Discussion Notes for Friday AM Discussion Group | (the A.M.s)


May 14, 2021


Given the memorial capacities of architecture, it cannot be coincidental that in many of the world’s cultures, the earliest and most significant words have been funerary               p123


The idealising style that in many countries dominated architecture between the sixteenth and nineteenth centuries has a habit of striking us as both tedious and hypocritical. We find it hard to overlook, let alone forgive, the frequent discrepancies between idealized architecture and the reality of those who commissioned and lived with it. We know that Venice…repeatedly absconded from the virtues trumpeted by the maidens on the Sala del Collegio’s ceiling. We know that she trafficked in slaves, ignored her poor, dissipated her resources and exacted immoderate revenge on her enemies…By contrast with our idealizing predecessors, we tend to pride ourselves on our interest in reality. We reward works of art precisely insofar as they leave roseate ideals behind and faithfully attune themselves to the facts of our condition. We honour these works for revealing to us who we are, rather than who we would like to be. pp135-136

Question: Is this contrast true?


We might ask why, for some three centuries in the early modern period, artists were applauded chiefly insofar as they could produce landscapes, people and buildings that were free of ordinary blemishes. We might wonder why artists competed among themselves to paint gardens and glades that would be more bucolic than any actual park, why they sculpted marble lips and ankles more seductive than those through which real blood might flow, and made portraits of aristocrats and royalty which showed them to be wise and more magnanimous than they ever were. p136

It was rarely naivety that lay behind these efforts, or indeed the desire to deceive. The creators of idealized works were worldly creatures and credited their audiences with being so too…The proponents of the idealizing tradition, the notion that artists were being naïve in suggesting anything other than this would itself have appeared naïve. The purpose of their art and their buildings was not to remind us of what life was typically like, but rather to keep before our eyes how it might optimally be, so as to move us fractionally closer to fulfillment and virtue. Sculptures and buildings were to assist us in bringing the best of ourselves to the fore. They were to embalm our highest aspirations.  pp136-137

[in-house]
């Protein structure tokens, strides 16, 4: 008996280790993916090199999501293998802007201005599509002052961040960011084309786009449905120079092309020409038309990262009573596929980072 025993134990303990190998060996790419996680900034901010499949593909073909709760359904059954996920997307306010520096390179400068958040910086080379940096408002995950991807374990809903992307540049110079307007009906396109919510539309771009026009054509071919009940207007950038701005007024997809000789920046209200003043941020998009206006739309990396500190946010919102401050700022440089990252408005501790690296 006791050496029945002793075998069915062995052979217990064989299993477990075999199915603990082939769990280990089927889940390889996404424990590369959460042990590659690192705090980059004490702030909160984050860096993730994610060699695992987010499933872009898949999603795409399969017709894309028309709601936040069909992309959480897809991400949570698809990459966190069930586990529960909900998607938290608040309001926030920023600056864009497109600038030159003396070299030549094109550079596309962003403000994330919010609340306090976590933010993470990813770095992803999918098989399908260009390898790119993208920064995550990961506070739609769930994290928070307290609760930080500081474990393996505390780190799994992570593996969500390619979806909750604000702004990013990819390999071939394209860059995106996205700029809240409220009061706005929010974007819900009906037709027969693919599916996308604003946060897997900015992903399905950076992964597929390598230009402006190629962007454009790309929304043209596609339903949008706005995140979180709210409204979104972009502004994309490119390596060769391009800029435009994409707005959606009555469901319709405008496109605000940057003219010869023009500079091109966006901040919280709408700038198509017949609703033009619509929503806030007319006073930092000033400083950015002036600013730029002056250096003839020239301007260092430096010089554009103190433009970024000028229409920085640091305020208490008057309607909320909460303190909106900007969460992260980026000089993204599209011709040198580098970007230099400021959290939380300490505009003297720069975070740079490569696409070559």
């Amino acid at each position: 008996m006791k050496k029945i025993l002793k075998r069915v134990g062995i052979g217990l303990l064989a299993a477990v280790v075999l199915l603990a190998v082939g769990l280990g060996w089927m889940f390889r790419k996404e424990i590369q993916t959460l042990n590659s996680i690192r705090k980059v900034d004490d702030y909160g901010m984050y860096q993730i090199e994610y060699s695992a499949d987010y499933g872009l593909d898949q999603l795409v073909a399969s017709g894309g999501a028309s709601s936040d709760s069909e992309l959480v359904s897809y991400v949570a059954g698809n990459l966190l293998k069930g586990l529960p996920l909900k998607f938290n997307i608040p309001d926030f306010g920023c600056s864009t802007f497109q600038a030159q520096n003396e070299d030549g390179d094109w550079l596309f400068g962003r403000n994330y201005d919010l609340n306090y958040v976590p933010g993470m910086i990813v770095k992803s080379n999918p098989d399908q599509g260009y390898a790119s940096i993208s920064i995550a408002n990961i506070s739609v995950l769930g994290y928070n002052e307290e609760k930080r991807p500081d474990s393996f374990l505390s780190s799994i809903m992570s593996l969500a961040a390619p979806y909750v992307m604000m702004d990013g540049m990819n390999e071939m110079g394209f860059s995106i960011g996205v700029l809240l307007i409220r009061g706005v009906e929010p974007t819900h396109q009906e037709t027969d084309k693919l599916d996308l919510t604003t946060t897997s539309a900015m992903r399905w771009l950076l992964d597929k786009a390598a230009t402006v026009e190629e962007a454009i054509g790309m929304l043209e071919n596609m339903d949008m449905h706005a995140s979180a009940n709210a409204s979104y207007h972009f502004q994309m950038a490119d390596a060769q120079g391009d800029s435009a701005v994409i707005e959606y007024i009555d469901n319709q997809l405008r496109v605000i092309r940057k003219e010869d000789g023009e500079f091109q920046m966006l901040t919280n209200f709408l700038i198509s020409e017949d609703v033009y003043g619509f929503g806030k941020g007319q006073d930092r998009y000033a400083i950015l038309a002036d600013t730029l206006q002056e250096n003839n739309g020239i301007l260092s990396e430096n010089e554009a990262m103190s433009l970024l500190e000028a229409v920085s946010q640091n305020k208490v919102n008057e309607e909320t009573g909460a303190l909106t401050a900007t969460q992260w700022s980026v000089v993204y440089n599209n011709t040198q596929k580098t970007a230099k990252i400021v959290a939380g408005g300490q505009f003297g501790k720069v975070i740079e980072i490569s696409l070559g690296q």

Question: Respond to de Button’s ideas here. Are artists of the past and present so different?


…Friedrich Schiller proposed that the perfections presented in idealised art could be sources of inspiration, to which we would be able to turn when we had lost confidence in ourselves and were in contact only with our flaws, a melancholic and self-destructive stance to which he felt his own age especially prone. ‘Humanity has lost its dignity,’ he observed, ‘but Art has rescued it and preserved it in significant stone. Truth lives on in the illusion of Art, and it is from this copy, or after-image, that the original image will once again be restored.’ Rather than confronting us with evocations of our darkest moments, works of art were to stand, in Schiller’s words, as an ‘absolute manifestation of potential’; they were to function like ‘an escort descended from the world of the ideal.’ If buildings can act as repositories of our ideals, it is because they can be purged of all infelicities that corrode ordinary lives. A great work of architecture will speak to us of a degree of serenity, strength, poise and grace to which we, both as creators and audiences, typically cannot do justice – and it will for this very reason beguile and move us. Architecture excites our respect to the extent that it surpasses us.             p137

Questions: Here de Button seems the most exultant so far about the power of art/architecture. Do you think of Art in this way? Why? De Button seems to put a lot of power into the hands of creators and even more into the art they make, especially architecture. Is this a fair observation of the world or art and the power or art?

**All content from The Architecture of Happiness by Alain de Botton unless otherwise noted. Compiled by Kirk Irwin